And finally, after a few months, one day after having sex with Billoori, he started narrating an unlikely story, 'Billoori, ham tumhari ye billi se khobsoorath ankein hamesha yaad rakheinge. Kal ham gaon wapis ja rahein hain, shayad wapis na ayein. Apna dhyan rakhna.' (Billoori, I will never forget your deep-brown eyes. Tomorrow I am going back to my village, perhaps forever. Take care of yourself) Jhamun, who was a great manipulator and a convincing liar - idealized her, devalued her and wanted to discard her for his progression. His revelation didn't jolt Billoori at all. She laid half naked on the charpai (charpa), felt relieved deep inside her heart.

As Jhamun left, there was nothing much to enliven her life. She dragged herself towards the school. She kept sitting under the tree until mid-noon when she started feeling giddy and nauseated.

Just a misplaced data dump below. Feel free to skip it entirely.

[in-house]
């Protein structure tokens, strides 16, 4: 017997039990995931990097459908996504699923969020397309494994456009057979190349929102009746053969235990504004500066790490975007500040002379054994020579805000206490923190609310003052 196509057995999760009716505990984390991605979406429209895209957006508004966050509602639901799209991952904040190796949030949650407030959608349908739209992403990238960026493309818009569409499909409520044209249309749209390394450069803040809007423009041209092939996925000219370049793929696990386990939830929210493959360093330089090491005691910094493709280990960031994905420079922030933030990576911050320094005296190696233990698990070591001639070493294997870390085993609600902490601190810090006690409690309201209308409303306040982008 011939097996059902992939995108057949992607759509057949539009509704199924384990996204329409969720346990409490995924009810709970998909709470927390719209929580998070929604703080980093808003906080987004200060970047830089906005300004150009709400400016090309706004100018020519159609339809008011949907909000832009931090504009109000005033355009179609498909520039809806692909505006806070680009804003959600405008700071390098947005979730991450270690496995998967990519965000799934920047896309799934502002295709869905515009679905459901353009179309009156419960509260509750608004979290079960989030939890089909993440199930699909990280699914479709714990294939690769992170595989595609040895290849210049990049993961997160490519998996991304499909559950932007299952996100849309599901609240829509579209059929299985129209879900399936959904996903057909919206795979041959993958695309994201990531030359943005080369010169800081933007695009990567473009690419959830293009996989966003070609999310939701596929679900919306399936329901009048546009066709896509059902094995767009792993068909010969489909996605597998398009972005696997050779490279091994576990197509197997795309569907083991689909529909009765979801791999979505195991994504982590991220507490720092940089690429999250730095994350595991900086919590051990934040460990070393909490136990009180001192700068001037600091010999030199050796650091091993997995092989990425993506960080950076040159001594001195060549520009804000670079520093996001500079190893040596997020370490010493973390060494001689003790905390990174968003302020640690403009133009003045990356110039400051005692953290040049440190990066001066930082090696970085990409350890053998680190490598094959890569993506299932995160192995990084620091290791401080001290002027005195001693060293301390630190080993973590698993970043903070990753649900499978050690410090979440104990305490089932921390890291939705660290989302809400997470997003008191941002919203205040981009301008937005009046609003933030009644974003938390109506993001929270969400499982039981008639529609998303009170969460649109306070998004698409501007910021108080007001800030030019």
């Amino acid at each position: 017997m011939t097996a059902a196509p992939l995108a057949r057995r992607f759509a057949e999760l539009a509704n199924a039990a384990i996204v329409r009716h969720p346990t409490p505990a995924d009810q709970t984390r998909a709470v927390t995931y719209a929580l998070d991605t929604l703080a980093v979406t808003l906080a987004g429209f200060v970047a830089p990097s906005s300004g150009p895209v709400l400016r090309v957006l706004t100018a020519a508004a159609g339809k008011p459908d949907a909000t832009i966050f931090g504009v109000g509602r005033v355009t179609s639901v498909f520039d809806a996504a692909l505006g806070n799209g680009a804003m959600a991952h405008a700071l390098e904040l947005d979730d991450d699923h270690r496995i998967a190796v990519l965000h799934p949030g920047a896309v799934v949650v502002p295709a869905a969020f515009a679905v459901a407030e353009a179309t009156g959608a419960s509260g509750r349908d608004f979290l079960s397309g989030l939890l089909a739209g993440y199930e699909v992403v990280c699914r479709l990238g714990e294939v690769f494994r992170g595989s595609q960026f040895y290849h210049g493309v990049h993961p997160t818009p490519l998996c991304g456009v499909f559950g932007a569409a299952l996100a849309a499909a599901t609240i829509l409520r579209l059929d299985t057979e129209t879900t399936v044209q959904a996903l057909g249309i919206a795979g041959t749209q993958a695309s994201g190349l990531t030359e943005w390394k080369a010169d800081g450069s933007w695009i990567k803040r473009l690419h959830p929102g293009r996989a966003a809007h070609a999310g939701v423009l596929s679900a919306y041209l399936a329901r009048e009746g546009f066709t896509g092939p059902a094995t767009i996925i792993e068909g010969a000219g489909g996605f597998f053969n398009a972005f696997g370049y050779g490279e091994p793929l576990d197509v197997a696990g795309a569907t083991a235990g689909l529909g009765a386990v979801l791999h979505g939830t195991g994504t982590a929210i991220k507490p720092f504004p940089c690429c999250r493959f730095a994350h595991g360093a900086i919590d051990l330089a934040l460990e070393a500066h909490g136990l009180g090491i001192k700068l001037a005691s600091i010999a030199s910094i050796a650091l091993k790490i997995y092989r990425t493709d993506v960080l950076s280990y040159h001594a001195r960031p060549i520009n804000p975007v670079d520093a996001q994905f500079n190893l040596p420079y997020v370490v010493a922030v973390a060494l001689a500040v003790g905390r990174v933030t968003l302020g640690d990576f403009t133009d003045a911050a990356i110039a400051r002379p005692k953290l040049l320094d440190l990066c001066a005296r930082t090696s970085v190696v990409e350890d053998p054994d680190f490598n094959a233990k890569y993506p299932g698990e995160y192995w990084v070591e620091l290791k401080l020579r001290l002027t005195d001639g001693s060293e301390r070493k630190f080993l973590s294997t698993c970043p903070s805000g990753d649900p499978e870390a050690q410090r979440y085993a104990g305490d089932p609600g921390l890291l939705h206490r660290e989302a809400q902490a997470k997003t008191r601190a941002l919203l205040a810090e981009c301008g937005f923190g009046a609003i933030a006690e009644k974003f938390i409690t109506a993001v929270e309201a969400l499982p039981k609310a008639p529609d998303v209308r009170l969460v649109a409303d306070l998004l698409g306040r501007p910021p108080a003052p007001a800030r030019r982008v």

Next few weeks were terrible for her, as she felt low, drowsy and frail. She told her mother many times, but she never paid heed to her complaint. Instead, she always criticized her for not doing her chores satisfactorily.
'Billoo, charpai pakar ker beethe rahegi ya kuch kaam bhi karige, (Billoo, will you keep sitting in charpa or will do some work?) screamed her mother one morning. 'Amma, hamka chakkar aa raha hai, ham nahi uth sakeinge,'(Mother, I am feeling giddy, I am unable to get up) she replied. Billoori’s brother pulled her hair and dragged her to the floor. She had no option but to wail sitting next to the chullha.